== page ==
After years of trying and failing to get Harvard and Yale to attend the IRA, in 1982 a collegiate national championship was formed for both men's and women's varsity eights and held annually in mid-June - after the Harvard-Yale race - at East Fork Park in Cincinnati on Harsha Lake. As the Cincinnati Regatta evolved through the 1980s different renditions of the invitees occurred. By the end those attending would be the winner of Pac-10s; the winner of Eastern Sprints; the winner of the IRA; and three other invited at-large crews. Generally, the latter were selected Pac-10 and Eastern Sprints' medalists, which always included the winner of the Harvard-Yale race or both if they had both medaled at Eastern Sprints. The Cincinnati Regatta settled any debate on who the national champion was in the varsity eight.
TITLE IX ENFORCEMENT AND NCAA CHAMPIONSHIP FORMATION
We are all familiar with Title IX and its impact on the sport. Not everyone realizes the process of getting to where we are now. Title IX dramatically changed how our sport functions on the collegiate level, and circuitously instigated the formation of ACRA because when the NCAA held a women's championship the Cincinnati Regatta dissolved.
Alterations in women's intercollegiate athletics didn't happen immediately after the storied Yale women's rowers' 1976 protest of their institution's failure to adequately comply with the 1972 law. Real reform materialized at a glacial pace initially. In 1992, during my first year of coaching at Michigan, the Brown women's rowing team filed and won a lawsuit regarding Title IX violations. That was the real catalyst for modification in women's rowing, leading to the early version of the NCAA Championship, you are seeing today. It was in response to the Brown lawsuit that many big state universities scrambled to achieve gender equity and balance huge football team rosters and budgets by converting women's club rowing teams to varsity sports. or in many cases starting varsity teams from scratch. Through the 1990s dozens of women's teams were added to the varsity ranks. This similarly served as a catalyst to form an NCAA championship, the first of which was held in 1997, and launched a common situation you now see at many big state universities: a well-funded women's varsity team and a much less supported men's club team.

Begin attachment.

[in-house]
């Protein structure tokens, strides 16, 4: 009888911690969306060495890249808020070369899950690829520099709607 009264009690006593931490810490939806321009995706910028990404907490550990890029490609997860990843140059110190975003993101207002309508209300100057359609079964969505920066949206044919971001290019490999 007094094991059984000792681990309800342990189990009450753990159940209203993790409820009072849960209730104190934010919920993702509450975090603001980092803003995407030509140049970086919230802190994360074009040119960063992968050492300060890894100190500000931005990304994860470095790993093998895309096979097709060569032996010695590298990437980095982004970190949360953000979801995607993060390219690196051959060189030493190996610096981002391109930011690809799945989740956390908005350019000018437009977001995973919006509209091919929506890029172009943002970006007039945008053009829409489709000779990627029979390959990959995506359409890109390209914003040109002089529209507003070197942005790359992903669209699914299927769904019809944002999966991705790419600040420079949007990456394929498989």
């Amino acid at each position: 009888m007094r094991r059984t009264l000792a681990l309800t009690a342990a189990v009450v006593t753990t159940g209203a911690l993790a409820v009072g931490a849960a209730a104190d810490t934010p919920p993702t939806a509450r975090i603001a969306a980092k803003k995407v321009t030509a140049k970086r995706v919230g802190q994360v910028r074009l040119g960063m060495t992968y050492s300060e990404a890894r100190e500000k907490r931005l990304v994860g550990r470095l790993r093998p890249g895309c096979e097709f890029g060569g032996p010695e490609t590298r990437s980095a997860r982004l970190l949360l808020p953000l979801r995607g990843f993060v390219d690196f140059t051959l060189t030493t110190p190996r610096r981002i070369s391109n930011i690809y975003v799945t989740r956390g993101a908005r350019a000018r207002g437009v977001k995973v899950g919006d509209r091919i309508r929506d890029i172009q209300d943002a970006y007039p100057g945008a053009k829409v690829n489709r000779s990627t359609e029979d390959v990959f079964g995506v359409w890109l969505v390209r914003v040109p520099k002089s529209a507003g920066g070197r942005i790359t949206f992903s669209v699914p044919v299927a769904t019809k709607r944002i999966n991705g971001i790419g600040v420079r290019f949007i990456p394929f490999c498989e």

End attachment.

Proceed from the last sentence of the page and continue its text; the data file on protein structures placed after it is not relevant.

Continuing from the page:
In 1996 I was a young, ambitious coach at Michigan. As was the case for many non-Eastern Sprints/Pac-10 teams, in 1995-1996 our seasons typically ended after either the Dad Vail, or the still-young NIRC (which went through several name changes since it formed in 1993). Encouraged by Wisconsin's legendary and retiring coach Randy Jablonic, I took a few small boats to the 1996 IRA. That was the same year Michigan's women's team became a varsity sport, and our coed club transitioned to a men's team. I loved the atmosphere at the IRA and being able to compete against the best (minus Harvard and Yale at that time).
Two weeks after the 1996 IRA I attended the final Cincinnati Regatta as an observer, as well as to attend the coaches' meeting when it was decided to terminate the national championship at the Cincinnati Regatta because the following year would be the inaugural NCAA championship for the women. I remember the men's coaching committee chair Scott Armstrong of Dartmouth remarking at that meeting that the dissolution of the Cincinnati Regatta probably would draw the men's teams to the IRA to settle the national championship, and Harvard and Yale would have to decide if they wanted to compete.
IRA BECOMES MEN'S NATIONAL CHAMPIONSHIP
Scott Armstrong was correct: Indeed, the IRA was where men's teams, as well as Lightweight men's and women's varsity eights, turned to as their national championships. Seven years later Harvard and Yale permanently pledged their allegiance. With our Michigan women's team splitting off as a varsity sport I latched onto this opportunity with my team and built it around a culture of competing with the best over the next decade. Our specific internal measure as a program centered on the IRA Ten Eyck Trophy (Men's Team Points). The Ten Eyck placement was the goal on which my team's success was built, as the standards were high and the athletes pushed hard for success, and every athlete had a way to contribute with a purpose.